Literary Mama writing about the many faces of motherhood
Live Band

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The gel is cold and slippery and reminds me of gob. Why is it cold? It should be warm, I think, lying on the table. The ultrasound technician runs a wand, or a very large dildo, which is how I like to think of it, over my belly. It's ironic, really, considering a penis put me here. Anyway, if this chick pushes any harder on my bladder, I'm going to take a leak right here, on this table.

It's not like I haven't been here before. This is my sixth time. I'm 28 weeks along. It's the farthest I've been. Ed used to stand next to me, looking at the screen, holding my hand. Today he's sitting in the corner reading The Medical Journal.
"I can't do this anymore," he'd said when he parked the truck.

"What? Park?"

"No. This," he waved his arm around the cab. "Coming here. It gets harder every time. And I don't, I don't think it's good, for you."

"Oh God. Now you wanna talk about this? It's a little late don't ya think? Listen Ed, Mr. Tough Guy, don't worry about me. I'm cool. Really, I am," I said looking out my side window.

We sat in the truck and listened to "Hooked on a Feeling" on the radio. I counted the lines on the upholstery. Ed, well, I don't know what Ed does to stop himself from crying.

"What's with that, 'Ooga chucka, Ooga chucka?' " I asked.

"I don't know," he said.

"Do you still wanna go for breakfast after?"

"Yah," he said, looking at me.

"Good," I said, and slid one cheek closer across the bench seat. I looked at his leg, "Did you have to wear those pants?"

"You're right. You're cool," he said and opened his door. "Let's go."

That's how I got here, naked on a slab. I might as well be dead. They cover your private parts with a towel. Why, I wonder? I think it's got something to do with the union. They need more dirty towels, more work for the laundry. It's certainly not for Ed's benefit.

Ed, my Ed; the man who masturbated into a petri dish.

"There can be no traces of saliva in the specimen," The woman at the lab had said.

Ed laughed. I punched him in the arm.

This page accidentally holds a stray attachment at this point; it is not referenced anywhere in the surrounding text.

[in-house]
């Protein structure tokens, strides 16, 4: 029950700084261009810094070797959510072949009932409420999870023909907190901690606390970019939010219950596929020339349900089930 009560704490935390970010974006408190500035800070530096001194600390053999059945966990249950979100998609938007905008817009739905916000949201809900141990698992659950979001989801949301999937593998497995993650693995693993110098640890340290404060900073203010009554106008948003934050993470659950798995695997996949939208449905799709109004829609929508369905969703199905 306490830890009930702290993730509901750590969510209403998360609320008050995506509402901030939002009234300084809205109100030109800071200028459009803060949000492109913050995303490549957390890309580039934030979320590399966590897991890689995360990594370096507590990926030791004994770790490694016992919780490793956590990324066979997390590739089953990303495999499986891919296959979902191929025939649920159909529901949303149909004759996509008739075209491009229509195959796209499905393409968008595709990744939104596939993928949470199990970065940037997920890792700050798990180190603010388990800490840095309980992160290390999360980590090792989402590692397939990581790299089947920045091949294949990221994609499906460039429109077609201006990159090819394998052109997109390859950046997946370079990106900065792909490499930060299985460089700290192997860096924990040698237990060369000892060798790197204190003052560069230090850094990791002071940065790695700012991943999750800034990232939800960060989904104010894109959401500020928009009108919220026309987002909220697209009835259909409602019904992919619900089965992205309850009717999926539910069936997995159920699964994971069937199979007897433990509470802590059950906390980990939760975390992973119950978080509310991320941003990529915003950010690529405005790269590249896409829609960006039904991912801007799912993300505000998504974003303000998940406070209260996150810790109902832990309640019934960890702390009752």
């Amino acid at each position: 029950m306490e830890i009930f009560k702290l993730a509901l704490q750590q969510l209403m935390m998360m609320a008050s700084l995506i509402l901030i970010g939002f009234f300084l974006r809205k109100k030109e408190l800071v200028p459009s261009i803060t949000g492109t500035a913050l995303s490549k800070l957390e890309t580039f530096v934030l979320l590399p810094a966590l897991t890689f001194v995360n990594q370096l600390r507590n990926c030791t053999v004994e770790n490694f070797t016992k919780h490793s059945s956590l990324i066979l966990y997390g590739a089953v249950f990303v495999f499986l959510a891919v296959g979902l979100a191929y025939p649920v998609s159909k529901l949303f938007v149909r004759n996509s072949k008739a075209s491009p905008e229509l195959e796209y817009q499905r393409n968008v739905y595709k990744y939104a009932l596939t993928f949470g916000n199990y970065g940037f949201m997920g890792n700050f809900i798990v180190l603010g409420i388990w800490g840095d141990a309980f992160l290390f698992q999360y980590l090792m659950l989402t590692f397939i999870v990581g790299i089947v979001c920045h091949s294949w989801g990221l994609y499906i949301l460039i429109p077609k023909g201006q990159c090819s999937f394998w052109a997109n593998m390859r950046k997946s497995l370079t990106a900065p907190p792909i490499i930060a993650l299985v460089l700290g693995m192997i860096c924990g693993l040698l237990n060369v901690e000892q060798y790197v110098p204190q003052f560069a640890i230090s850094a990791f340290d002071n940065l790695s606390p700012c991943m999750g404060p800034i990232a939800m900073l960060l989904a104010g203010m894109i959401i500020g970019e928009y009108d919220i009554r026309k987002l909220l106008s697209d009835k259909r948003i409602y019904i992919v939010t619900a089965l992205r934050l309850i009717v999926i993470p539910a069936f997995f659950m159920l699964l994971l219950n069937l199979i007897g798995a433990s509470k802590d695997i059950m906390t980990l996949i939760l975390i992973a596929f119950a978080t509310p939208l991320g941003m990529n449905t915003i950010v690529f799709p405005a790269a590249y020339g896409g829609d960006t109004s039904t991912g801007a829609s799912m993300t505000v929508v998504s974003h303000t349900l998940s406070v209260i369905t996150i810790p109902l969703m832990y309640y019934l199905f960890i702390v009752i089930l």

The problem wasn't with Ed though. He's got swimmers. It's me. I'm not right, on the inside. Like this is supposed to be news? Something is tilted or crooked, and it's not my brain.

I've got less than a 20 percent chance of a live birth. They call it that; the new politically correct term. Live birth, like Live Band, I thought when I heard it and remembered the night I met Ed. It was at a club downtown, the only place with live music in the city. He asked me to dance. I was wearing tight pants and high boots. He was wearing Lee jeans and Converse runners. He was a good dancer, he was.

They started to play a slow song. The two of us stood there like a couple of retards, moving closer and closer to each other. A couple next to us were making out. We could see their tongues. Some people are just not meant to kiss in public. Anyway, Ed started laughing. Silently at first, I could feel it in his shoulders. Then I started laughing, into his neck, and couldn't stop. We were still laughing when he bought me a glass of wine at the bar. Now, well, we're still a couple of retards trying to move closer. It just takes us longer to get there.

My doctor comes in. She's a nice lady. She's made a few bucks off of us, I can tell you that. I hear Ed pull his chair over. I hold out my hand, he moves closer and takes it. She leans into the screen to get a better look and slides the wand across my tummy. She stops left of my belly button.

"It's a boy," she says. "Do you want to listen?" she asks and hands me the stethoscope.

He's doing a drum solo.

Patricia Parkinson lives in Langley, British Columbia, with her husband and two children, who make her laugh at herself and other things she once took too seriously. She is very happy.

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